Advice Independent Living

How to Combat Ageism

Senior woman making heart sign

While attitudes toward aging have improved in recent years, ageism is still a negative force in modern society.

Ashton Applewhite, ageism expert and author of “This Chair Rocks: A Manifesto Against Ageism,” considers ageism the last prejudice sanctioned by the general population. When people speak negatively of aging or older people, they may use the word “old” as a synonym for “bad.”

The stigma associated with aging can impact seniors negatively in a number of ways, including hesitancy to take full advantage of assistive devices such as hearing aids and walkers. Seniors also may hesitate to use available social support systems. Individuals who maintain ageist attitudes also fail to recognize the realities of aging and the difficulties that older people may face.

‘Ageism’ Origins

Gerontologist Robert N. Butler coined the term ageism to describe discrimination directed at older adults. Like other types of discrimination, ageism involves the use of negative — and typically false — stereotypes, in this case based solely on someone’s age.

This informative article on Battling Pervasive Ageism notes that Princeton University researchers uncovered “prescriptive prejudice” in three areas:

  1. Consumption: Older people shouldn’t consume so many scarce resources.
  2. Identity: Older people shouldn’t attempt to act younger than they are.
  3. Succession: Older people should move aside from high-paying jobs and prominent social roles to make way for younger people.

For older people who still work, ageism can lay the foundation for disparities between workers in different age groups. Younger workers sometimes have more trouble getting hired and may be paid less due to a perceived experience deficit. Older workers, on the other hand, sometimes have problems with changing careers or receiving promotions in the workplace.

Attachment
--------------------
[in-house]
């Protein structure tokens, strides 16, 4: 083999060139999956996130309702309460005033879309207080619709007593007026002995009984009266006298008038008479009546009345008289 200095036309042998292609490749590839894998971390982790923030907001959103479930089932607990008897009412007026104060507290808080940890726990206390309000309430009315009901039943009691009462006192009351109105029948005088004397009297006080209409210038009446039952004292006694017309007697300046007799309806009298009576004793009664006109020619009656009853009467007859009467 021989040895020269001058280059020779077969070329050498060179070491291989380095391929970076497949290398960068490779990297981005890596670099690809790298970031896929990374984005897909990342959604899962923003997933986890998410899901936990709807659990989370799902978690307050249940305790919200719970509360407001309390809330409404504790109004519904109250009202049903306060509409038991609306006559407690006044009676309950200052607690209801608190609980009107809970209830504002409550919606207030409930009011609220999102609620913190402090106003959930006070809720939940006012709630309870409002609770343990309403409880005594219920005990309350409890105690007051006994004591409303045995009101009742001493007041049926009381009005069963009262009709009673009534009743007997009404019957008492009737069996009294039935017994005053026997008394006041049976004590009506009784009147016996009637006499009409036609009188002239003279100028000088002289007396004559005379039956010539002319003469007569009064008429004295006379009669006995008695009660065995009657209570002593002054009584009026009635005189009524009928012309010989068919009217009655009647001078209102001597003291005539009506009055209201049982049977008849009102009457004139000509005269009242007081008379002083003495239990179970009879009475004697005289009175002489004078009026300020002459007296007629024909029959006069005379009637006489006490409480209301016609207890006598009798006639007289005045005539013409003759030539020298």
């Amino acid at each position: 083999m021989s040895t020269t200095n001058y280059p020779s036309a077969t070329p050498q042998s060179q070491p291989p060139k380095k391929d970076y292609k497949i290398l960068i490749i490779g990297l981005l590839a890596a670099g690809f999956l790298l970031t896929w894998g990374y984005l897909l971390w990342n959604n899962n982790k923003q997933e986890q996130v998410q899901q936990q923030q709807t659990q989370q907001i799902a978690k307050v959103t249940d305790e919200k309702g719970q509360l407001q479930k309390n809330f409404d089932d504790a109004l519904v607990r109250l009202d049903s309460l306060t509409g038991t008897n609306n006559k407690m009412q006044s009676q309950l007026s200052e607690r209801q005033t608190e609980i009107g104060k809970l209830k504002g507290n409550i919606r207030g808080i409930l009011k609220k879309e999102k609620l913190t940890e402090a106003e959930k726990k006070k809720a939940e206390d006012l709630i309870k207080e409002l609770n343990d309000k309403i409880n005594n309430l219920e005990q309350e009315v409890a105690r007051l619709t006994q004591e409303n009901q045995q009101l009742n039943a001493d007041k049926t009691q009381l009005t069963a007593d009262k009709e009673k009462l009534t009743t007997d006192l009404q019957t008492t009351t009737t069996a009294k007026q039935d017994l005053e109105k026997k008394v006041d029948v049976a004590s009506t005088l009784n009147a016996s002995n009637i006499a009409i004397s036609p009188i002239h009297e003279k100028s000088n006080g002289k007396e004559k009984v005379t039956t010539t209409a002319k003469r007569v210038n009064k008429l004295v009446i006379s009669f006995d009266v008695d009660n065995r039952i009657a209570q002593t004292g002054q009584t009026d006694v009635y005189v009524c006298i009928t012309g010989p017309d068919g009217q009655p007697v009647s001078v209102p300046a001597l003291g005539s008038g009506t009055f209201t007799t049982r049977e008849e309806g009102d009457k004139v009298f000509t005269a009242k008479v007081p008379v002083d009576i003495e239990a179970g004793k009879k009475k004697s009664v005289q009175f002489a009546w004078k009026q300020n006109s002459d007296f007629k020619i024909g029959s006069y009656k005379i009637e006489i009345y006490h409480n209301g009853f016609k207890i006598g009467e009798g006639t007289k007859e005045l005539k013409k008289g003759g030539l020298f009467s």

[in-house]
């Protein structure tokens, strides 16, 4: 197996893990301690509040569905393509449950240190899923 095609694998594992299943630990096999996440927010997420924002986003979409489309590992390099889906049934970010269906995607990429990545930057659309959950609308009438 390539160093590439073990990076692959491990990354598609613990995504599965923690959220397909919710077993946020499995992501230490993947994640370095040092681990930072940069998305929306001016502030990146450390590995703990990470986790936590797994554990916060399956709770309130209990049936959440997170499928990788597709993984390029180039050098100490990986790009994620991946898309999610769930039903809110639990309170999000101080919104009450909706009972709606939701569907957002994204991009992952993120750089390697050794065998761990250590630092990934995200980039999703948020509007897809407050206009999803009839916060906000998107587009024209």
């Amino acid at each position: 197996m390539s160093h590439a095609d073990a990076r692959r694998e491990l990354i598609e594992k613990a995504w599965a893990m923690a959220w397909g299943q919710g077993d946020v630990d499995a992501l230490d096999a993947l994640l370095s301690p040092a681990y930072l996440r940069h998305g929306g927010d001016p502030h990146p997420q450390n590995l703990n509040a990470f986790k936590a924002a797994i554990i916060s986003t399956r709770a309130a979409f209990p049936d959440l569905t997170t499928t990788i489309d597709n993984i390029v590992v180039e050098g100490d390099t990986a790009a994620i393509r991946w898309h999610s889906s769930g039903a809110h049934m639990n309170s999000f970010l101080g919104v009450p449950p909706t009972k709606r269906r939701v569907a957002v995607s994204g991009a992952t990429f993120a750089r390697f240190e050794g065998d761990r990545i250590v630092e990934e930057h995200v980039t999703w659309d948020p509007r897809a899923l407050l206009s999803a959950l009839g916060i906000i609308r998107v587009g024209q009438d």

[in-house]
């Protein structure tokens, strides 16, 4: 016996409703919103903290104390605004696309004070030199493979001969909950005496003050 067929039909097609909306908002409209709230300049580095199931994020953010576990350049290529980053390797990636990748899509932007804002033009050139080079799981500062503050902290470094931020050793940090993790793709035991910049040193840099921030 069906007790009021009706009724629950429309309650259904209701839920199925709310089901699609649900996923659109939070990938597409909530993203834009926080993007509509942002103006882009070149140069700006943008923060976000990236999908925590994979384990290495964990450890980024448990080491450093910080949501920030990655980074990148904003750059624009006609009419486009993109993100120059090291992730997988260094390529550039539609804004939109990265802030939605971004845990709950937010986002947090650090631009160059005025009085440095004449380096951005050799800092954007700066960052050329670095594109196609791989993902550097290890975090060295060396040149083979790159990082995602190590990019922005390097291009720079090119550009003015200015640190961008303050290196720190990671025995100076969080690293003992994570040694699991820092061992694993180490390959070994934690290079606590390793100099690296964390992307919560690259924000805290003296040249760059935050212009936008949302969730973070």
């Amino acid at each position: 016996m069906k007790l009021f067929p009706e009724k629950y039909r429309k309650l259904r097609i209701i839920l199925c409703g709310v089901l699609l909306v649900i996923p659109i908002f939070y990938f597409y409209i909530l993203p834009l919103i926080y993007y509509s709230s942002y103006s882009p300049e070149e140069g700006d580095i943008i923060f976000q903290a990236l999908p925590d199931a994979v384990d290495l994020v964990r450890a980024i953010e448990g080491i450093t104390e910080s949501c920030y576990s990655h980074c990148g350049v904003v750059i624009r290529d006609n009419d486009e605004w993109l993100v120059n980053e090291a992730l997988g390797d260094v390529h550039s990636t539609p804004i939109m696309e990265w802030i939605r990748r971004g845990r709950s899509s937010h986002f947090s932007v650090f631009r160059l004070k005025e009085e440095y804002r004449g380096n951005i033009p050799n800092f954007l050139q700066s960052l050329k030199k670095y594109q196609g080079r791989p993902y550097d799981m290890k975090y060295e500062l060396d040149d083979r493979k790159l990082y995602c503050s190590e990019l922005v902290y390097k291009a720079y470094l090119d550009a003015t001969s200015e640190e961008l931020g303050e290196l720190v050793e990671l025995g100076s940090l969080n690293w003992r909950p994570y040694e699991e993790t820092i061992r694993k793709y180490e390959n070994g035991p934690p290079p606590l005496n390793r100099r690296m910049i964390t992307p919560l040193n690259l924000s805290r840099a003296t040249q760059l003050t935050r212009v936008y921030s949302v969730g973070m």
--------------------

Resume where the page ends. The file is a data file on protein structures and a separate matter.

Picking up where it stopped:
Reframing the Ageist Narrative

Senior advocates can begin to change the conversation about aging to combat ageism in society by stressing that aging is simply part of living and that aging is an accomplishment.

In a recent Forbes article, Next Avenue contributor George Schofield highlighted seven ways to help eliminate aging stereotypes:

  1. Stop buying any products or services marketed by companies that are reinforcing stereotypes.
  2. Avoid spending time with people who apply stereotypes as an ingrained way of life.
  3. Stop subscribing to, or viewing, any media that originates or perpetuates stereotypes.
  4. Listen carefully to what you say and think, keeping a journal of self-observations.
  5. Ask others to listen to you and be the reality check for your use of stereotypes.
  6. Take a hard look at the communities of which you are a member. Are they affinity groups with little or no diversity of thought or humanness? If the answer is yes, replace any you can.
  7. Make friends with, and spend time with, people who are the targets of your stereotypes.

Instead of thinking of only some spaces and activities as “age-friendly,” strive to create intergenerational spaces that allow people of all ages to connect with each other.

Treating ageism as a type of discrimination may help to change society’s narrative about older people. As the population continues to age, efforts to help people of different generations understand each other’s challenges will become increasingly critical.

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